Then for an Intermediate Level, I went to the craft stage. What this means is that the drawing is applied in some way to something. For example, it might be affixed to the top of a small treasure/trinket box.

Perhaps a mold is made and 25 to 50 rubbings are taken from the mold before the mold is struck (broken deliberately at the end of an edition of any multiple in any medium).

The Advanced Step of course would be a Group Show, inviting critics and public to an important showing of this new artist's medium and method.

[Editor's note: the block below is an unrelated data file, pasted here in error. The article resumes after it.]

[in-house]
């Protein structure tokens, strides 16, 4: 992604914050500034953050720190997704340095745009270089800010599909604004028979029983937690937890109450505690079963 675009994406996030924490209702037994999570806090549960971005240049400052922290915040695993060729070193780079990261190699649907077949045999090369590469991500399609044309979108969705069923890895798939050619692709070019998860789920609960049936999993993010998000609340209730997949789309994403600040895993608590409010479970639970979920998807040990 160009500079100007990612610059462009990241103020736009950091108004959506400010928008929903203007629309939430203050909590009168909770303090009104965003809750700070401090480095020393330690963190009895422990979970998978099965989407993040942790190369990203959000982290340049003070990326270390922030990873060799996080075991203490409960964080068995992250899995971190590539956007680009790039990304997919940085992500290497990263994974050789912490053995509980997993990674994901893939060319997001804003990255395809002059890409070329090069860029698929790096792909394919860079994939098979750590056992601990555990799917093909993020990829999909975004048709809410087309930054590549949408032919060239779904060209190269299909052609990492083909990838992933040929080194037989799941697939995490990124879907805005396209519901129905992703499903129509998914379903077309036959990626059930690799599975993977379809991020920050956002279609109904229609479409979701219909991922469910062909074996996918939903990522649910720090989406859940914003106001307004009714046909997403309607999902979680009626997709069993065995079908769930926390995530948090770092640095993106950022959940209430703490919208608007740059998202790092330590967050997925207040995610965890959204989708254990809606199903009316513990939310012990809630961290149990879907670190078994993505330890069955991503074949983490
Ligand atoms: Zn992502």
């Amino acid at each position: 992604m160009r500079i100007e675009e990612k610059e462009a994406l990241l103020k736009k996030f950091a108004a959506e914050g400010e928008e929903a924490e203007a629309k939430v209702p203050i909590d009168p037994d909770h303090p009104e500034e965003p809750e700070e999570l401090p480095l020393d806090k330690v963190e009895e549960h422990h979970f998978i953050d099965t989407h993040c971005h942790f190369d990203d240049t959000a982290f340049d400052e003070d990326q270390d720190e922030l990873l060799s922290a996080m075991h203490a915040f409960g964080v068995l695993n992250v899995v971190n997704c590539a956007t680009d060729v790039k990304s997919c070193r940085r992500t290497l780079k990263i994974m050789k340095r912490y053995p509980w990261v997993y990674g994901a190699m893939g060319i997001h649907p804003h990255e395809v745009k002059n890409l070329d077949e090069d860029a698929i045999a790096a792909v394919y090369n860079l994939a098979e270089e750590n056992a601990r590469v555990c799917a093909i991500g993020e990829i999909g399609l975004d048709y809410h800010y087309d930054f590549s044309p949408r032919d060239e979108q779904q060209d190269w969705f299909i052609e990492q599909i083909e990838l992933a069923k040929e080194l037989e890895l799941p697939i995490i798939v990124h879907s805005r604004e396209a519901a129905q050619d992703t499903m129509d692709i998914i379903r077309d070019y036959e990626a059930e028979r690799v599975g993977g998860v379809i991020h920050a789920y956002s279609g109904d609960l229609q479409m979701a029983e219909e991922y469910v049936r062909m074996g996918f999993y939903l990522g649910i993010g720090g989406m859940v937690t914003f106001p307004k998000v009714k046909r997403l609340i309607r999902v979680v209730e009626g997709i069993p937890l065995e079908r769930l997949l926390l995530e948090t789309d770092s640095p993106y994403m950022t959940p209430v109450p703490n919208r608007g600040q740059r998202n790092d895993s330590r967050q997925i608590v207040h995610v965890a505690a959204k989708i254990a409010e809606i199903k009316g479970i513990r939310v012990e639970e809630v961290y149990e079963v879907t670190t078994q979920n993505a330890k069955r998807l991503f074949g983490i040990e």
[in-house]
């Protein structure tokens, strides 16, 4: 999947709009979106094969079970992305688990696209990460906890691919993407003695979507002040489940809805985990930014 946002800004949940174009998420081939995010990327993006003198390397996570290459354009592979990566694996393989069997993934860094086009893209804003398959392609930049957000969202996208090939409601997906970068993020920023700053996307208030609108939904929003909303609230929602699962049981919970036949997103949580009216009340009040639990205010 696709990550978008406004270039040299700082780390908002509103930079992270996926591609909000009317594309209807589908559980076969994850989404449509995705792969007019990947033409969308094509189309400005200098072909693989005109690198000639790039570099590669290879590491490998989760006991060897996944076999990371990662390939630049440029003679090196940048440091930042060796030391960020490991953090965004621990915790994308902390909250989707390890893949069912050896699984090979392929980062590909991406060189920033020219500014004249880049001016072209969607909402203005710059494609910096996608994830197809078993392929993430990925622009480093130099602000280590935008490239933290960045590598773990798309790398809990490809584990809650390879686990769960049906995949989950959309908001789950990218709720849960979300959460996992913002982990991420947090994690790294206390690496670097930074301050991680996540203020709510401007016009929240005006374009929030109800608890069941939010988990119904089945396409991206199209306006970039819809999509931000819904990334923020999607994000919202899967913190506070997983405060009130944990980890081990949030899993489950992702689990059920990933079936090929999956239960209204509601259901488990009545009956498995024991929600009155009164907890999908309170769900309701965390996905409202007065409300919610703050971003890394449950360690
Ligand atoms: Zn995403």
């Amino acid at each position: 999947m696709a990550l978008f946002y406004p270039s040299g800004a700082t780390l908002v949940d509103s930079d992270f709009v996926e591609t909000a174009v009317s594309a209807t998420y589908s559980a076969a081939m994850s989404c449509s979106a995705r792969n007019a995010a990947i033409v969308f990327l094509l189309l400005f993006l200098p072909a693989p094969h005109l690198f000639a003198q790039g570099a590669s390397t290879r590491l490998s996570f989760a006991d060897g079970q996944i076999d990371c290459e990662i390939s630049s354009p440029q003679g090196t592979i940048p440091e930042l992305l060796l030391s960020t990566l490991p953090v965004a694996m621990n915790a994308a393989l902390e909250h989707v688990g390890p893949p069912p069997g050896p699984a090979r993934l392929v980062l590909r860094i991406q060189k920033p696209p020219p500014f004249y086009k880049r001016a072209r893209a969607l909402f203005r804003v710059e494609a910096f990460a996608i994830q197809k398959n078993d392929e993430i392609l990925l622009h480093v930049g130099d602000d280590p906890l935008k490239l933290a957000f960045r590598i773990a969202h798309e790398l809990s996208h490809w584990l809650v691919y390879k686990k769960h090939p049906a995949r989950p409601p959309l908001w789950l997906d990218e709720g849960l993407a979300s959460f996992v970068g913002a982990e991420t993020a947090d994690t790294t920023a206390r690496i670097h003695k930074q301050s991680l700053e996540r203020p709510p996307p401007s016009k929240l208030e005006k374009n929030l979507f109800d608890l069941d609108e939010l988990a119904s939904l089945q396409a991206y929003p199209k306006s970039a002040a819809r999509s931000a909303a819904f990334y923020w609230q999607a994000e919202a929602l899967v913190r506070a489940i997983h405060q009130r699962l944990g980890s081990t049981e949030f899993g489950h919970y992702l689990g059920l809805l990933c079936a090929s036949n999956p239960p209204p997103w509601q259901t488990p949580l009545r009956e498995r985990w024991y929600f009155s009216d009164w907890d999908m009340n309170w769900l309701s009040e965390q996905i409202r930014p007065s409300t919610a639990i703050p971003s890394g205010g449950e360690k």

Okay, I could see multiples of these things, and it seemed obvious to me that the products, whether singular or multiple, would be very acceptable and actually quite desirable art offerings within the general art community as well as within the Visually Impaired Community, of which I am a card- carrying member.

Oh, yes, I have serious visual handicaps ... Luckily, my family published books for the visually challenged and those books were redesigned for scan and simplicity. During my late teens, I learned about the problems of tunnel vision and many other impairments.

I learned that there is no such thing as "blind" .... there are varying degrees of blindness and severity of impairment. I've lost some, but not all, of my sight, and am and have been for over 50 years a working artist.